It is important to understand that essential oils act in 3 ways:
On the skin, through the skin & beyond the skin
They easily penetrate the skin’s different layers (action on the skin), before diffusing from the peripheral microcirculation and into the general blood circulation (action through the skin). Their fragrance also has an olfactive action on our sense of smell (beyond the skin).
When used in dermocosmetics (products applied directly to the skin, hair and scalp), essential oils have the advantage of being ingredients that integrate marvellously with fat - vegetable oils, butters etc. - to create optimum skin quality. The skin consists of a lipid bi-layer and because essential oils are oil-loving (lipophilic), they can dissolve easily into oils and fats, which gives them great affinity with the skin.
The skin is a barrier that is impervious to many substances. Beauty products like skincare creams, which are made of an oil and water emulsion, have larger molecules that sit on the skin’s surface. Here they act as a protective barrier, helping to retain moisture and also to nourish skin. The thicker the cream, wax or butter, the more of the essential oil will remain on the skin’s surface (stratum corneum). This is the case with plant-based butters like shea butter and cocoa butter but also very ‘oily’ botanical oils such as avocado and olive.
However, it would be wrong to think that an essential oil applied to the skin simply remains on the epidermis. Essential oils have much smaller molecules so with them we can create products that go further than the skin’s top layers. Essential oils are active and well absorbed by the skin. They manage to pass through all the skin’s layers without too much difficulty, where they are then redistributed throughout the body through the blood and lymphatic circulation. Essential oils take time to penetrate and diffuse through the skin tissue. They can do this in 2 ways: either trans-epidermically (through the epidermis into the cells and between the cells) or via the hair follicles, sebaceous glands or sweat glands. In skincare, the transport of essential oils is generally carried out by the trans-epidermal route.
The concentration or amount of essential oil used depends on where it’s being applied, the desired action and the tolerance of the essential oil. For skincare, the essential oil is diluted in a botanical oil. The type of botanical oil used depends on the end result required and the intrinsic properties of the chosen oil. The more fluid the botanical oil, so the essential oil will diffuse further into the structures of the skin. The choice of botanical oil is therefore important. For example, hazelnut oil has the highest content of essential fatty acids, especially Omega 9, plus Vitamins A and E. It is able to penetrate deeply into the dermis and the hypodermis, without leaving a greasy film on the skin, making it an ideal choice for skincare products.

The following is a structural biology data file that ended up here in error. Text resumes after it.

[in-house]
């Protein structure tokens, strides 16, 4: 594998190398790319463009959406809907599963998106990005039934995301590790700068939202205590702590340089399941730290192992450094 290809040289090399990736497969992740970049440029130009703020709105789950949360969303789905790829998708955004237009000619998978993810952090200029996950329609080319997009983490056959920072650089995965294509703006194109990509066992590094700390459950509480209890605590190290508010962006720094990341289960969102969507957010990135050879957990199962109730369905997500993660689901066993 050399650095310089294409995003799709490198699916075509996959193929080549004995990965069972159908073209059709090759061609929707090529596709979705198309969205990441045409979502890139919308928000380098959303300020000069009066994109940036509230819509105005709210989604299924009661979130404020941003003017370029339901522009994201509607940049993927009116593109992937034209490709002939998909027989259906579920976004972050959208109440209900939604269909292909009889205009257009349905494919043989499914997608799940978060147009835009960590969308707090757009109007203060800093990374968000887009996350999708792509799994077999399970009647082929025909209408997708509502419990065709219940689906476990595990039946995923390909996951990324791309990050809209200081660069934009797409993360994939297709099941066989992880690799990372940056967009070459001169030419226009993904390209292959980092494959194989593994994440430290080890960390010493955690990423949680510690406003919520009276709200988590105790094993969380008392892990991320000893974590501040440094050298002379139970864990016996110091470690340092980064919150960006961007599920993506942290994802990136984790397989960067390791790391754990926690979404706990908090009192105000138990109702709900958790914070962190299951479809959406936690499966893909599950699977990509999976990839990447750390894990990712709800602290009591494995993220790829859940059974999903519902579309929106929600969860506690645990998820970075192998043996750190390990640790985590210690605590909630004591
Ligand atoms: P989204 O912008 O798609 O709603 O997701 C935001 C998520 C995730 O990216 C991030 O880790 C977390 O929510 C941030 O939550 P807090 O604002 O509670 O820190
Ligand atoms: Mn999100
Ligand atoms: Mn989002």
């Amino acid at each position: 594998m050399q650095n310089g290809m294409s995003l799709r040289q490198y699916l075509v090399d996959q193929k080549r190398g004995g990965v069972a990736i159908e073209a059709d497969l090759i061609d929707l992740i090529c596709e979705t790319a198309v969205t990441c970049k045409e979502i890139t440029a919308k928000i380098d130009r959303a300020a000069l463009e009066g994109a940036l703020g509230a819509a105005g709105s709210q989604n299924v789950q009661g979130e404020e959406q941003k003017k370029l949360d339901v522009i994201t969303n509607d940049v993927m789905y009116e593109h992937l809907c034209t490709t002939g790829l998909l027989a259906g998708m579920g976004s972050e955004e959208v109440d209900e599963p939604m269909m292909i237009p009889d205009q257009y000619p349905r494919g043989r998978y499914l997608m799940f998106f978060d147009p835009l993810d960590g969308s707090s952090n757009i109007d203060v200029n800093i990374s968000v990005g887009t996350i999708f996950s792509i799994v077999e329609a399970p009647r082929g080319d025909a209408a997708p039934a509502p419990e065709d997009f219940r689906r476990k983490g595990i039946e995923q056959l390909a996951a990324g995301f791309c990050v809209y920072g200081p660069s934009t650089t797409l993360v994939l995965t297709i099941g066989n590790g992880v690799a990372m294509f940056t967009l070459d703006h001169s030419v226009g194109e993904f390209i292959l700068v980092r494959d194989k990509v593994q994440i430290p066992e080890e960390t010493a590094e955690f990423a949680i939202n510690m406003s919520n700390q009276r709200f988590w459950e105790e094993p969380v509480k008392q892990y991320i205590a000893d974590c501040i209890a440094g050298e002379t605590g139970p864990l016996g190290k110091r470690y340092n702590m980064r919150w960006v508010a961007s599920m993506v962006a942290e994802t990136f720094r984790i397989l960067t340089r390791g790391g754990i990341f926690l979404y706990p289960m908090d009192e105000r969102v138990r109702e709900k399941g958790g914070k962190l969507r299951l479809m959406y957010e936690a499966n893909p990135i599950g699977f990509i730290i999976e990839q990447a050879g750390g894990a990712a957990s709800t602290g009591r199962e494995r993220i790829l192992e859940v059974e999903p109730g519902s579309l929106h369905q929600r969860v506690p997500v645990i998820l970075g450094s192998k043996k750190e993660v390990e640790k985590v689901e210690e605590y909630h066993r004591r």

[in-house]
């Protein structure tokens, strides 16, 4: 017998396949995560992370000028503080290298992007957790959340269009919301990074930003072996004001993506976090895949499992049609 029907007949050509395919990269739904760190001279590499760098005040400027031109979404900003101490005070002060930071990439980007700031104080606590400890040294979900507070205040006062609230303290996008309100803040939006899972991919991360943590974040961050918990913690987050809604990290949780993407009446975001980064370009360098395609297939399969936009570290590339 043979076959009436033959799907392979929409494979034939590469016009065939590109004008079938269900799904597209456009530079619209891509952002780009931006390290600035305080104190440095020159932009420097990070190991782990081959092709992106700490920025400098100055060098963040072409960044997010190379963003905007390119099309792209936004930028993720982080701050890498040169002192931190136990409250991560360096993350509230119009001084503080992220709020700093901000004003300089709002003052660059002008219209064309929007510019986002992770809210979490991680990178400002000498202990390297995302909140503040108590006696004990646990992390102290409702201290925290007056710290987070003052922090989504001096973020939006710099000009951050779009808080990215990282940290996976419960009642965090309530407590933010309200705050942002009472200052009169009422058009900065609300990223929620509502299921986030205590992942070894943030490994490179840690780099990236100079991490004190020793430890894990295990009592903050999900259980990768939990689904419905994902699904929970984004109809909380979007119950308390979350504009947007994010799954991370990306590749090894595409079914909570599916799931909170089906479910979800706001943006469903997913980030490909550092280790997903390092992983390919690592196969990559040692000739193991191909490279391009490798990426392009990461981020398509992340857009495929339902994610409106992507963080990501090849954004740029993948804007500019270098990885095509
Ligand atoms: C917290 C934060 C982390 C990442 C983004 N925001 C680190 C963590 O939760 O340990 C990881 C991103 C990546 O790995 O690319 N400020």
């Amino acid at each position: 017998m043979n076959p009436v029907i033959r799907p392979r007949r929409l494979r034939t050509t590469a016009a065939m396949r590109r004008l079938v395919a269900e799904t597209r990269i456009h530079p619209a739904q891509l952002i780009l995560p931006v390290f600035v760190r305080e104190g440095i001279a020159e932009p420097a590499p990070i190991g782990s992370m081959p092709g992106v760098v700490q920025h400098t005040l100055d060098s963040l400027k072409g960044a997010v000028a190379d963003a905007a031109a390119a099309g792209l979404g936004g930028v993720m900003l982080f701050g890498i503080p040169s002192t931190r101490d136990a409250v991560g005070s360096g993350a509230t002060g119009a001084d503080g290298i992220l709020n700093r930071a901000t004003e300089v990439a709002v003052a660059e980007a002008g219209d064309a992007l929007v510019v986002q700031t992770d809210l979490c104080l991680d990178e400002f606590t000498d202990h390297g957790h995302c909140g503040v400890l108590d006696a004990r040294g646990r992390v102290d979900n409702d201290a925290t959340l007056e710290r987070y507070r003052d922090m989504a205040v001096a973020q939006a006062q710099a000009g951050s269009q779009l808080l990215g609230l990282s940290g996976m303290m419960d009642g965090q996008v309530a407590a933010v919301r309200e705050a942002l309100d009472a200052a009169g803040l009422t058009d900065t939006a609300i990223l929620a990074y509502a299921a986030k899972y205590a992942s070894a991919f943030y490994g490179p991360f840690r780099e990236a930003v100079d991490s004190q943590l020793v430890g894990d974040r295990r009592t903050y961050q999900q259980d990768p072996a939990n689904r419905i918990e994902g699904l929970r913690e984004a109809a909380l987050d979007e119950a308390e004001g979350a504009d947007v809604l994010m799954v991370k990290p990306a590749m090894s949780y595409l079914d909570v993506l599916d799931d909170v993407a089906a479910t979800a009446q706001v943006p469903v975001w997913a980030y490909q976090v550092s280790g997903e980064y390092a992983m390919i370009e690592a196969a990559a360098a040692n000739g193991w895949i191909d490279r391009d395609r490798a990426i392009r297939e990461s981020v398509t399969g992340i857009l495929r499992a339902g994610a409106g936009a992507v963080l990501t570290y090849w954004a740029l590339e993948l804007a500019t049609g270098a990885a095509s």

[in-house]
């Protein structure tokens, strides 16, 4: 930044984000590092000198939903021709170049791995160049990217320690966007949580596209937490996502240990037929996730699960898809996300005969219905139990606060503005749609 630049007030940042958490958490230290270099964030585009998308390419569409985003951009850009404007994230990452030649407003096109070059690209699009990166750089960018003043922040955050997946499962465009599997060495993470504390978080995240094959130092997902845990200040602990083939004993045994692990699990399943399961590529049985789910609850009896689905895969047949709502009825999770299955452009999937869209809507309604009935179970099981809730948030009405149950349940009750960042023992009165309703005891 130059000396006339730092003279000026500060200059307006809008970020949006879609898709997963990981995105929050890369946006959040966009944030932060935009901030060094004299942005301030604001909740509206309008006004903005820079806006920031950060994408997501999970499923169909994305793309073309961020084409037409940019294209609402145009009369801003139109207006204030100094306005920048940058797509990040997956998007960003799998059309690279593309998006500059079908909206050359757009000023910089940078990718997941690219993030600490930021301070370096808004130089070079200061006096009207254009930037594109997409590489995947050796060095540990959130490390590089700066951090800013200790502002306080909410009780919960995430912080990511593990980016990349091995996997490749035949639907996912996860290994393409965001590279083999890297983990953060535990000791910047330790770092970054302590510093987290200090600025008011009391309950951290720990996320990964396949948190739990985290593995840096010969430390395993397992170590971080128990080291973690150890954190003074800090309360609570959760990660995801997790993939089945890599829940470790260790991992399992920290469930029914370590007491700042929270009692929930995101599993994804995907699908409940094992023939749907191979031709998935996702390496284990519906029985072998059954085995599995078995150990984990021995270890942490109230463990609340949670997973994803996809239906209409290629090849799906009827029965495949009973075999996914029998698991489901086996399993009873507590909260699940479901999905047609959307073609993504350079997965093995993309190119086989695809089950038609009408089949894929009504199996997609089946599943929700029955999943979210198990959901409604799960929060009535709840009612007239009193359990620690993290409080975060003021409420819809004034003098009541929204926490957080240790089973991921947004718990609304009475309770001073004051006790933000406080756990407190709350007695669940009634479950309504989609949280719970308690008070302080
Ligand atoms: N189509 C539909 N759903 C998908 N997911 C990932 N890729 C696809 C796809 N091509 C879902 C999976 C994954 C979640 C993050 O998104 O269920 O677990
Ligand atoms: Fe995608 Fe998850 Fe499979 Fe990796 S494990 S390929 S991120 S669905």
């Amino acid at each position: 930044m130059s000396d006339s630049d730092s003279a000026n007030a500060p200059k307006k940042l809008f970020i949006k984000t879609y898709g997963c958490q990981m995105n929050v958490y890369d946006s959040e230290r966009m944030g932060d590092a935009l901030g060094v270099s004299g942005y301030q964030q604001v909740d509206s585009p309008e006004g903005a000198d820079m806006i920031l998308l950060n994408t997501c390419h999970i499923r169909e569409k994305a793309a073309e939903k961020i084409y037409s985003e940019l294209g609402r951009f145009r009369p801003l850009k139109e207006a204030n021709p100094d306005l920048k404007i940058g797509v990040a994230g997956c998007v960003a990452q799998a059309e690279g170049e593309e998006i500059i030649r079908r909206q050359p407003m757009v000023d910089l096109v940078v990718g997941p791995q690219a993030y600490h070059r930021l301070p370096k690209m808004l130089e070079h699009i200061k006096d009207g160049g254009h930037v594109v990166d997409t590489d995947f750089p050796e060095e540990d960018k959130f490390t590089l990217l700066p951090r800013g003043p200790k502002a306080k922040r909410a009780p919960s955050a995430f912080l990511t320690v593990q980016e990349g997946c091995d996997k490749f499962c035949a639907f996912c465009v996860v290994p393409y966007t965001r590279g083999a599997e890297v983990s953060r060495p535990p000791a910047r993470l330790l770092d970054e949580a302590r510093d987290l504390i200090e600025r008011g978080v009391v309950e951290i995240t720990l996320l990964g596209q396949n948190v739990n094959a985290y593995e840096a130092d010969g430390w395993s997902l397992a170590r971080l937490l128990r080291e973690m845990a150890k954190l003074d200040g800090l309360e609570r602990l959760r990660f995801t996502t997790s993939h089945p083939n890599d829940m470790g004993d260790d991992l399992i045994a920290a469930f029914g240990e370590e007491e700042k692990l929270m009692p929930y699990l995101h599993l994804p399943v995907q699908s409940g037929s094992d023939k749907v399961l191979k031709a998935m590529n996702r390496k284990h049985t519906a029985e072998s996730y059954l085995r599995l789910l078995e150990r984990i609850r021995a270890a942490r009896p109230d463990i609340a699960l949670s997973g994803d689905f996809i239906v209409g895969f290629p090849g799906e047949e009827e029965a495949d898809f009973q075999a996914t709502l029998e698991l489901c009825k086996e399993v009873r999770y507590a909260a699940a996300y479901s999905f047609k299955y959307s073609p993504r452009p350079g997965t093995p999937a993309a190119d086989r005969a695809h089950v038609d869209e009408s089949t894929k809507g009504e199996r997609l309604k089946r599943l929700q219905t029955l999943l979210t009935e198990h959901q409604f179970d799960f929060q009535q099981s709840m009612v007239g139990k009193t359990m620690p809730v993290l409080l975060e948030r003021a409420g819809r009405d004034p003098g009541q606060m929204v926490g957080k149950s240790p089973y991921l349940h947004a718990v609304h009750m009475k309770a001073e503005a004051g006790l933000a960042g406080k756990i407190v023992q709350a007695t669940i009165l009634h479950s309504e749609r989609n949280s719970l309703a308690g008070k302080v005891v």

With their natural affinity with the skin, essential oils have a multitude of skincare benefits. Nature’s beauty remedies, they can be intensely healing, balancing, soothing, revitalising or nourishing for the complexion. Although they have been used for centuries, many of today’s modern beauty innovations are powered by these aromatic essences and the purest botanical ingredients. In my mind, the superlative results they achieve are unrivalled – clearer, smoother, brighter and younger-looking skin. It’s all about the balance of the essential oil and the botanical oil used. In dermatology, the benefits of topically applying products containing essential oils is not only obvious for their effect on the appearance of the skin’s uppermost layers but also systemic – how they work in the blood stream - and olfactory, their effect on the brain via the sense of smell.
I believe that pure, high quality essential oils are always the best choice. In terms of fragrance, there is a real difference between the aroma of an organic essential oil and one that has been made synthetically. Its fragrance will be finer and smell more intense; an experienced nose can detect this easily. This is because a plant that has grown in the wild has had to struggle to survive. It has to work harder and use more energy to grow than a cultivated oil so all its properties are more potent. The energy of the extract will be much higher making it more effective and its therapeutic effectiveness will be stronger.
Although some brands utilise chemical or synthetic ingredients to try and replicate the effects of natural essential oils, I think the results are less impressive on the skin. By using true essential oils and pure botanicals you really can achieve outstanding skincare results that more than rival those achieved by chemical or synthetically based products. For me, Mother Nature always does it better.
Dr Pierre Albano, Doctor of Aromatherapy